The Melbourne Cup is one of the most prestigious, lucrative and fiercely contested races in the world. A star-studded field lines up at Flemington Racecourse each year to battle it out for glory, and a nation comes to a standstill to watch the drama unfold. Occasionally a red-hot favourite salutes, but the competitive nature of the race means that a number of roughies have also clinched unlikely victories over the years. These are some of the most unexpected winners of the Melbourne Cup:
Victorian champion Mormon was the overwhelming favourite to romp to victory in the inaugural Melbourne Cup. However, unfancied Sydney outsider Archer ended up leaving his rivals in the dust and he finished a full six lengths clear of Mormon. That saw him earn the princely sum of 710 gold sovereigns and a gold watch for his owners, the Roberts family. Archer returned the following year and demolished his rivals yet again. He probably would have made it a hat-trick in 1863, but a controversial bureaucratic mishap prevented him from racing.
The Pearl, 1871
The Pearl was the very first 100/1 shot to win the race that stops a nation. Owner and trainer poured most of his efforts into an in-form stablemate called Pyrrhus, and only put The Pearl into the race as an afterthought. However, the roughie managed to circumnavigate a pile-up in the middle of the race and he went on to win by two lengths.
Zulu earned the unfortunate nickname “lame pony” in the build-up to the 1881 Melbourne Cup. He was a tiny horse compared to his rivals, and he pretty much sailed under the radar throughout the race. Then all hell broke loose. A dog ran onto the track, causing a collision that wiped out three horses and leaving one jockey with injuries that ultimately proved to be fatal. Yet Zulu was unperturbed. The 50/1 shot escaped the melee intact and tore down the home straight to clinch an unlikely triumph.
The crowd taunted Glenloth in merciless fashion after his trainer knotted his long tail to avoid it gathering dirt from the track at Flemington. However, the 50/1 underdog had the last laugh by galloping to a three-length victory. Owner James Urquhart was a milkman, and Glenloth’s victory completed an intriguing rags to riches tale.
Wotan was the second roughie to defy odds of 100/1 to win the Melbourne Cup. The result was a shock for punters, as there was scarcely a penny for the New Zealand-bred four-year-old. He had flopped on his previous visit to Australia, and he was expected to simply make up the numbers. Yet Wotan displayed phenomenal stamina and courage throughout the race and seized victory with a terrific burst down the final six furlongs.
Old Rowley, 1940
Just four years later, Old Rowley became the third 100/1 winner of the Melbourne Cup. He was seen as a bang average horse with a bad gait, and the roughest of the pack in 1940. Old Rowley had won just four of 60 career starts, he did not have a victory under his belt in the previous two years, and even his trainer refused to bet on him. Yet the seven-year-old veteran remained in contention throughout, and then burst to the front of the field with a furlong remaining. A thrilling three-way battle with Maikai and Tidal Wave ensued, but Old Rowley held on to win by three-quarters of a length.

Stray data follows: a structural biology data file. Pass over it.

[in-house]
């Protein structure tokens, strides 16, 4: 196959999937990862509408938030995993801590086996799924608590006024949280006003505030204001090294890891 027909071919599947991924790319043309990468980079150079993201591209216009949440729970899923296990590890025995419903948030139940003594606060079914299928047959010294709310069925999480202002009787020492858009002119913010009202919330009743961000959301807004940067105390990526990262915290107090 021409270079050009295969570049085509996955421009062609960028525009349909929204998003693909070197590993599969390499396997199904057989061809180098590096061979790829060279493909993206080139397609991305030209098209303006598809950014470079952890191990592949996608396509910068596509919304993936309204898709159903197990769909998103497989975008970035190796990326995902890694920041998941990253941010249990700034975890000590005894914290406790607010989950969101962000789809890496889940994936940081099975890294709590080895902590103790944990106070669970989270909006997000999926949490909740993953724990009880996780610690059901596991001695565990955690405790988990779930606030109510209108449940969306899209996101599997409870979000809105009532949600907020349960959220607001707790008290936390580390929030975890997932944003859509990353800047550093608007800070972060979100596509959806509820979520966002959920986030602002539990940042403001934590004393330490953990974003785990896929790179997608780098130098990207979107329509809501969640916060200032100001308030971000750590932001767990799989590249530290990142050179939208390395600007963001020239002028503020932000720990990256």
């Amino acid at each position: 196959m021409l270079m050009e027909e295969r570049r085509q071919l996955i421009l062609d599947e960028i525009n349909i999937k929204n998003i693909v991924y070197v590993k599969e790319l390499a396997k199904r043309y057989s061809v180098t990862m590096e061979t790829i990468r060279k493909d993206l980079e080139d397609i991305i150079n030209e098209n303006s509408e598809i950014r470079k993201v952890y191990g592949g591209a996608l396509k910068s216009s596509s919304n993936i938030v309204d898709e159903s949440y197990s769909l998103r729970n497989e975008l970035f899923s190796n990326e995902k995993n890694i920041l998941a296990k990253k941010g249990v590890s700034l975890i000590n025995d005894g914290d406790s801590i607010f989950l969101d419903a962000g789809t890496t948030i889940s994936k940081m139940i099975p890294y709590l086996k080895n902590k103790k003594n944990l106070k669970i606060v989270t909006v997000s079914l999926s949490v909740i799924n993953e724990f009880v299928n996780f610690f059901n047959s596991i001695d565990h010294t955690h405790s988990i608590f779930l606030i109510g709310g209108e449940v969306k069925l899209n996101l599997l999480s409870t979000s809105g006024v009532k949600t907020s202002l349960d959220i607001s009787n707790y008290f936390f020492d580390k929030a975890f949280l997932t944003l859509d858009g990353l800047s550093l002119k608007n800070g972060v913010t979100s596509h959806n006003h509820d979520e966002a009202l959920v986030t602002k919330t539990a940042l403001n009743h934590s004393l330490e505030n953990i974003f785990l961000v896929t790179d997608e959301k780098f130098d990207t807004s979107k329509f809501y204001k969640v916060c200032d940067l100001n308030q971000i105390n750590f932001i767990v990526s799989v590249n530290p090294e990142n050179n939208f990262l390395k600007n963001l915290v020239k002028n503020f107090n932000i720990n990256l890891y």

Fifteen-year-old jockey Ray Neville was the star of the show when he guided 80/1 shot Rimfire to victory in the 1948 Melbourne Cup. It was the day before his 16th birthday, and the apprentice had only ridden one winner prior to the race. Rimfire was described as so lame that his trainer despaired of even getting him to the post, but Neville delivered a faultless ride to secure the win. Rimfire went off at 66/1, but he ended up breaking the race record, which Wotan and Russia jointly held. Yet it was an exceptionally close call, and it required the first photo finish in Melbourne Cup history before Rimfire was awarded the win.
Hi Jinx, 1960
New Zealand-bred Hi Jinx was a serious outsider for the 100th Melbourne Cup after struggling in the Caulfield Cup a few weeks previously. She had an undistinguished record, and started the race as a 50/1 underdog, but she prevailed in a field of 32, which also featured the legendary Tulloch. In the end it boiled down to a tense fight between Hi Jinx, Howsie and Ilumquh, but Hi Jinx won by a neck to leave the crowd stunned.
Legendary trainer Bart Cummings secured his 12th and final Melbourne Cup victory when Viewed made a mockery of 40/1 odds to salute in 2008. It was a full 50 years since the man with the magical twirling eyebrows had saddled his first Melbourne Cup victory, and he basked in the adulation of the Flemington crowd after Viewed’s victory. His preparation for the race was distinctly underwhelming. He was 10th in the Caulfield Cup a fortnight before the race and then last in the Mackinnon Stakes at Flemington a week prior to the Melbourne Cup, so it is easy to see why he was assigned such long odds. However, Viewed pulled clear of the pack and somehow managed to hold off the rampaging Bauer to earn the win.
Prince of Penzance, 2015
By 2015, it seemed that we would never see another 100/1 winner. It was 65 years since Old Rowley’s famous victory, and all the ensuing 100/1 roughies had duly crashed and burned. Yet Prince of Penzance became the fourth horse to defy those astronomical odds when he held off the late challenge of Max Dynamite. Rider Michelle Payne became the first female jockey to win the Melbourne Cup, and she savaged her doubters in a famous post-race interview. “Get stuffed, because women can do anything and we can beat the world,” she said.
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